The Power of Play was written and directed by Halifax’s Christine MacLean, created and produced by Erin Oakes, and executive produced by Edward Peill from Halifax-based Tell Tale Productions Inc. It was produced in association with the CBC / Radio-Canada with support from the Canada Media Fund, The Nova Scotia Film & TV Production Incentive Fund, and Federal Tax Credits.


Preview: The Nature of Things opens its new season with “Equus — Story of the Horse”

In 2015, director and anthropologist Niobe Thompson debuted “The Great Human Odyssey” as part of The Nature of Things. It won several awards, all deserved. Now Thompson is back with a new, and expansive, look at the life of an animal that has a close relationship with humans: the horse.

The three-part “Equus — Story of the Horse,” kicking off The Nature of Things’ new season on Sunday at 8 p.m.,  is an ambitious, masterful exploration into the animals through visits to 11 countries, three continents and trips back in time to delve deep into the human-horse relationship.

“No other animal has done more for us,” Thompson says in press materials for the program. “We built the world around us with horsepower. But what is it that makes humans and horses so perfect for each other? And how have we transformed the wild horse we tamed 6,000 years ago into over 400 specialized breeds today?”

Much of Episode 1, “Origins,” does exactly that, with Thompson tracing back to the beginning of this proud, muscular beasts’ entrance to the world. He begins his journey in Saudi Arabia and the Bedouin people, who live on horseback and regard them as members of the family. His two-day experience into the desert is astride the Arab horse, a breed hardy, spirited, quick and able to handle the harsh climate thanks to some unique physical details. The Arab is one of the world’s oldest breeds, but it’s not the oldest.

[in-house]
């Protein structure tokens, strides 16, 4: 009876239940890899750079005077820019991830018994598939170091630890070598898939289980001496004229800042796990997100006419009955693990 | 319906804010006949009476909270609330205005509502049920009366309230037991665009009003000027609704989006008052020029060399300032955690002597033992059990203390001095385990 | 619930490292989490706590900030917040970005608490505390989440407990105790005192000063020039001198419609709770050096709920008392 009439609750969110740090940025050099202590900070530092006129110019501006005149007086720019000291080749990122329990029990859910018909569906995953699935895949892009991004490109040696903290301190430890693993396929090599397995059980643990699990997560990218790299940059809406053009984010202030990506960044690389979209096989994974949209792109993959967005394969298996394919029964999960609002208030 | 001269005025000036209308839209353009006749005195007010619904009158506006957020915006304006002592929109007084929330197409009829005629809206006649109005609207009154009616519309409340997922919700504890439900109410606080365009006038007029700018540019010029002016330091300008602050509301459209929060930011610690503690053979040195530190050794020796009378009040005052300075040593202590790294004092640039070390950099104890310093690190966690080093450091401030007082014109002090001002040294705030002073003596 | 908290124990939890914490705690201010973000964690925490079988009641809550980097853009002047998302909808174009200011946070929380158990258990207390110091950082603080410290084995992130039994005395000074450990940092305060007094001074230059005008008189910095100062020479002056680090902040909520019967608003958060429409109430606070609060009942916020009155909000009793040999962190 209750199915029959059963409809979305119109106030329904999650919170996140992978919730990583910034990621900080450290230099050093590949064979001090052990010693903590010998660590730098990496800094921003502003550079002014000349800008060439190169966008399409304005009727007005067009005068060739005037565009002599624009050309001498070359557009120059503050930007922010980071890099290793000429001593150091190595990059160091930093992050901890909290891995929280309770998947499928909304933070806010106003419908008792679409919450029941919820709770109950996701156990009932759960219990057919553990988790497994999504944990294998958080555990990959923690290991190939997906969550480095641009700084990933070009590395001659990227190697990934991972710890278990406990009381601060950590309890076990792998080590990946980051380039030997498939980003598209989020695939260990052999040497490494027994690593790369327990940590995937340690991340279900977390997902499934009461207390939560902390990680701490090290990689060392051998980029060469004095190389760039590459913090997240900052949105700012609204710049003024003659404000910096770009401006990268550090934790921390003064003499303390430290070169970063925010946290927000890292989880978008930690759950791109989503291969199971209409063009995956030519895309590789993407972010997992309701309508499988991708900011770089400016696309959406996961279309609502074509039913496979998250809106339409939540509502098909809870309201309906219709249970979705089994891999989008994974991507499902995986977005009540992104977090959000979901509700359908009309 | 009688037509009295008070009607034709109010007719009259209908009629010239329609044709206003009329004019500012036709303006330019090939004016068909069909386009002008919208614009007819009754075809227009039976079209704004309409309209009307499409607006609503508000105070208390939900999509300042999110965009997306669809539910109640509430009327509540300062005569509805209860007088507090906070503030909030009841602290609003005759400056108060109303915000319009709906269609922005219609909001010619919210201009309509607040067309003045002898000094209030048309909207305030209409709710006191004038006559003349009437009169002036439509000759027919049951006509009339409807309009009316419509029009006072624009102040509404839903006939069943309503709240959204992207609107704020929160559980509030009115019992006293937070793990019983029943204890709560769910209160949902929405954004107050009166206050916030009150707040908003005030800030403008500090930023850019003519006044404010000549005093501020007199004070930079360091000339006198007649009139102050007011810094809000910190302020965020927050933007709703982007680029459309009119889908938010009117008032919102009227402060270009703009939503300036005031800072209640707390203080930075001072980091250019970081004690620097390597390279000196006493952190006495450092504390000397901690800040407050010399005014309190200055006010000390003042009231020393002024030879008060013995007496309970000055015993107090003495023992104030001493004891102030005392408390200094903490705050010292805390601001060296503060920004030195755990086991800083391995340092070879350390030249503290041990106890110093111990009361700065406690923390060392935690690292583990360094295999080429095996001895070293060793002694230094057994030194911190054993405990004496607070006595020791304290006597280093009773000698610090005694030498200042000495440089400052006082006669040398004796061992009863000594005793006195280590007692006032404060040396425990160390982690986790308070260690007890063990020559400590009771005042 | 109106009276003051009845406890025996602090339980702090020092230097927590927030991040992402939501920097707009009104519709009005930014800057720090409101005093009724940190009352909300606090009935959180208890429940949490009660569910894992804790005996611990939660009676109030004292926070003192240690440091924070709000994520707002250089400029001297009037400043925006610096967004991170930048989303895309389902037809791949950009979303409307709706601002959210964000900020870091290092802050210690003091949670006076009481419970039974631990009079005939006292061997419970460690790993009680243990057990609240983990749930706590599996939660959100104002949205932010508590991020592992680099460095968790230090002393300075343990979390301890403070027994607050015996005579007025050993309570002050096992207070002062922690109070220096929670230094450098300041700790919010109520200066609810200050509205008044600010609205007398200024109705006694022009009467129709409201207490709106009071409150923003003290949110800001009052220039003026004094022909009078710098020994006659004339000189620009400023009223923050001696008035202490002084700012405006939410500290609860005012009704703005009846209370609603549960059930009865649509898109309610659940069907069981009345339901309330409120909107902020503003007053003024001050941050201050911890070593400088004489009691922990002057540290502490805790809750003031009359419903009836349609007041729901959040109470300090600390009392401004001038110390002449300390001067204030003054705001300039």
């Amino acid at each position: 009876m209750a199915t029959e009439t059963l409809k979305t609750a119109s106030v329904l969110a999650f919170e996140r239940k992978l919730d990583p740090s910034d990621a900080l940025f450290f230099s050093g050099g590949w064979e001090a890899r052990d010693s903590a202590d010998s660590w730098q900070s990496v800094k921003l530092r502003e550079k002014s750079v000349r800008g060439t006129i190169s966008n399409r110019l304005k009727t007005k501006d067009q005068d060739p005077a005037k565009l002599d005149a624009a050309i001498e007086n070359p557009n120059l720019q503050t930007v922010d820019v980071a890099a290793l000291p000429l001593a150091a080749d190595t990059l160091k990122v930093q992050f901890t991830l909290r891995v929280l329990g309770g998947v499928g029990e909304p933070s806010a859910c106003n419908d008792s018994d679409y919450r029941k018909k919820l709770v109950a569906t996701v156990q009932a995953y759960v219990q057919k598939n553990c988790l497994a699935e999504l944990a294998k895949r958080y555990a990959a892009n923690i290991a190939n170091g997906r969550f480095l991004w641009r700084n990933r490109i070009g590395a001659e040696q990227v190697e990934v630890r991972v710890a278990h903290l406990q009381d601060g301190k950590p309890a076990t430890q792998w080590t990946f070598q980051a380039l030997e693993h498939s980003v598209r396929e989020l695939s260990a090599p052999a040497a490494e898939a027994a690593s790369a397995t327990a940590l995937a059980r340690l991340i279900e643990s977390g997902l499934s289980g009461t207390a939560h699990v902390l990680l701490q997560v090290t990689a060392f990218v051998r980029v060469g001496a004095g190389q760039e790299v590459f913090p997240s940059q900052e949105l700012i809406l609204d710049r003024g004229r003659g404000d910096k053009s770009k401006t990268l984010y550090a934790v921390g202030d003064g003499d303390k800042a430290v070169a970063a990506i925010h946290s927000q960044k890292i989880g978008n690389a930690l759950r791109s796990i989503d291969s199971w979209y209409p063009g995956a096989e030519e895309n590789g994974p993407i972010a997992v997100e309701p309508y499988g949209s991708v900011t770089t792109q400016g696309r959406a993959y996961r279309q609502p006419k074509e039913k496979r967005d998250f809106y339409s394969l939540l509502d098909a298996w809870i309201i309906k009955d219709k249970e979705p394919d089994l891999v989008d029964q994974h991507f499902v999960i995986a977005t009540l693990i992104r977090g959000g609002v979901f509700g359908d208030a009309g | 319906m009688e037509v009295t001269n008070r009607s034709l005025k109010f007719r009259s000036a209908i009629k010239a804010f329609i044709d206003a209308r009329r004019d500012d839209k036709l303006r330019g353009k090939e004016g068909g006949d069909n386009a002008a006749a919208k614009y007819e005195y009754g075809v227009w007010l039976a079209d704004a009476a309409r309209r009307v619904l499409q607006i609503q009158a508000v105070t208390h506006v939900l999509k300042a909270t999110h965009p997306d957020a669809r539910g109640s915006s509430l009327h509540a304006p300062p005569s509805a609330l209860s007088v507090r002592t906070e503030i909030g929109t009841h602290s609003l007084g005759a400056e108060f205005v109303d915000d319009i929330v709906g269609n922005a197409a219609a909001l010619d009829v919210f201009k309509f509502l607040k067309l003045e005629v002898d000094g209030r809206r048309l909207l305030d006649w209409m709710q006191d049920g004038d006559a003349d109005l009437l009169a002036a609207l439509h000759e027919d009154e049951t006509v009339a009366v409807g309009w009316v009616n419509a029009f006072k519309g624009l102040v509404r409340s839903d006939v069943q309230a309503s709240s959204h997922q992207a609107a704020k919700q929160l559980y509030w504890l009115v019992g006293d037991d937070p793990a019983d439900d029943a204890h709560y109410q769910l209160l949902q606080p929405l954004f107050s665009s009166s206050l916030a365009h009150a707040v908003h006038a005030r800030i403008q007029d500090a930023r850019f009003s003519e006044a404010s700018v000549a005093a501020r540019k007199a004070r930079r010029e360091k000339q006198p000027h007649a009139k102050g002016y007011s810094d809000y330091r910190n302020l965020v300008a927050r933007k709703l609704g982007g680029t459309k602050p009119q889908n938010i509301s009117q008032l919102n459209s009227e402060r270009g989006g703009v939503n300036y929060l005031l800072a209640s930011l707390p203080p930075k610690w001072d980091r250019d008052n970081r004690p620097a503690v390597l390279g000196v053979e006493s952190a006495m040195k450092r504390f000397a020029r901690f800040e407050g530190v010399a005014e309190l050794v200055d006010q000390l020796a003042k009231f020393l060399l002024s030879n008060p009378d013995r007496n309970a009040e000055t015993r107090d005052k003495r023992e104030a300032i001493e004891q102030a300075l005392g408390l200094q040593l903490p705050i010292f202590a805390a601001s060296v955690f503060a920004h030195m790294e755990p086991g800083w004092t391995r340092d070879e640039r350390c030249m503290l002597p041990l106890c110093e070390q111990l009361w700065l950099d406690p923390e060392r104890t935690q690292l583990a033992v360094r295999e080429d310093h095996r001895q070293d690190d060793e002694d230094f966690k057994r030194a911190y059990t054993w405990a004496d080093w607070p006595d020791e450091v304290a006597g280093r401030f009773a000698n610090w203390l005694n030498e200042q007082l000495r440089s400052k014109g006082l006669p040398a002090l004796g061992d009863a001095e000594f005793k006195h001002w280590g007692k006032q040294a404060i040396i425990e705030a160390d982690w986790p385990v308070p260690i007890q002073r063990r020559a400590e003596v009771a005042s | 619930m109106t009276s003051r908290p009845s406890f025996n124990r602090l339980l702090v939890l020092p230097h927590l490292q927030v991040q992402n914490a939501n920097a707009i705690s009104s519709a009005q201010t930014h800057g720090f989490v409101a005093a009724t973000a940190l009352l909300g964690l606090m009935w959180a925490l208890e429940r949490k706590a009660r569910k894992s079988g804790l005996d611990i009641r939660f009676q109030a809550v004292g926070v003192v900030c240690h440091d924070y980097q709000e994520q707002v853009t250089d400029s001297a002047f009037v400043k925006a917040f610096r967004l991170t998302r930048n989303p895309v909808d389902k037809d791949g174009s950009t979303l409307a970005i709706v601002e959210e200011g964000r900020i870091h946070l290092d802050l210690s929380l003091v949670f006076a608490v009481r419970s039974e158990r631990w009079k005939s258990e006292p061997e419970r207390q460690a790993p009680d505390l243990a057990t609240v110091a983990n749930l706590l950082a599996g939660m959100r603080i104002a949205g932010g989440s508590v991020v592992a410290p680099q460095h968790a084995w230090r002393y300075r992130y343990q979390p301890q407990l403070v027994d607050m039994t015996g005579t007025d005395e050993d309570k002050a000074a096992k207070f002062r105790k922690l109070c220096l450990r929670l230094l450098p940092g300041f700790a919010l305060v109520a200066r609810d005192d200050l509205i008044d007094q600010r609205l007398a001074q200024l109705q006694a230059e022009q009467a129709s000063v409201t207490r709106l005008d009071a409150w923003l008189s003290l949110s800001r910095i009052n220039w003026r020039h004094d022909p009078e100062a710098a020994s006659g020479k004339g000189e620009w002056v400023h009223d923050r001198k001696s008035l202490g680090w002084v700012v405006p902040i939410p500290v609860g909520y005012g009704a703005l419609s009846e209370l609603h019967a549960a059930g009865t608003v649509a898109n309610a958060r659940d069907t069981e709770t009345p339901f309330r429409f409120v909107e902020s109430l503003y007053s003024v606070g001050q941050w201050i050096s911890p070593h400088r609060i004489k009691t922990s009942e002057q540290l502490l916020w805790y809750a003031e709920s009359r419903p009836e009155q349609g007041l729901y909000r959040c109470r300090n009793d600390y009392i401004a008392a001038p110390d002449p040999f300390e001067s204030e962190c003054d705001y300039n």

That recognition is bestowed upon the 45 million-year-old Dawn Horse, a creature that led to modern horses. Tiny, forest roaming, vulnerable to predators, and a fruit eater, fossils of Dawn Horse are brought to stunning (and a humorous) life by evolutionary biologist Martin Fischer and Thompson’s team of 3-D animators. The changing of the planet from a greenhouse world to more temperate place meant the introduction of grasses and shrinking of the places a petite, chubby mammal could hide. So Dawn Horse ran and evolved into the tall, fit animal we recognize today.

With stunning visuals (the slow motion is simply amazing) and Darren Fung’s soundtrack, “Equus — Story of the Horse,” is a gem to behold and will likely garner more awards for Thompson. Future episodes of “Equus — Story of the Horse,” continue with “First Riders,” on Sept. 30 and “Chasing the Wind,” on Oct. 7.

The Nature of Things, “Equus — Story of the Horse,” airs Sunday at 8 p.m. on CBC.

Image courtesy of Handful of Films.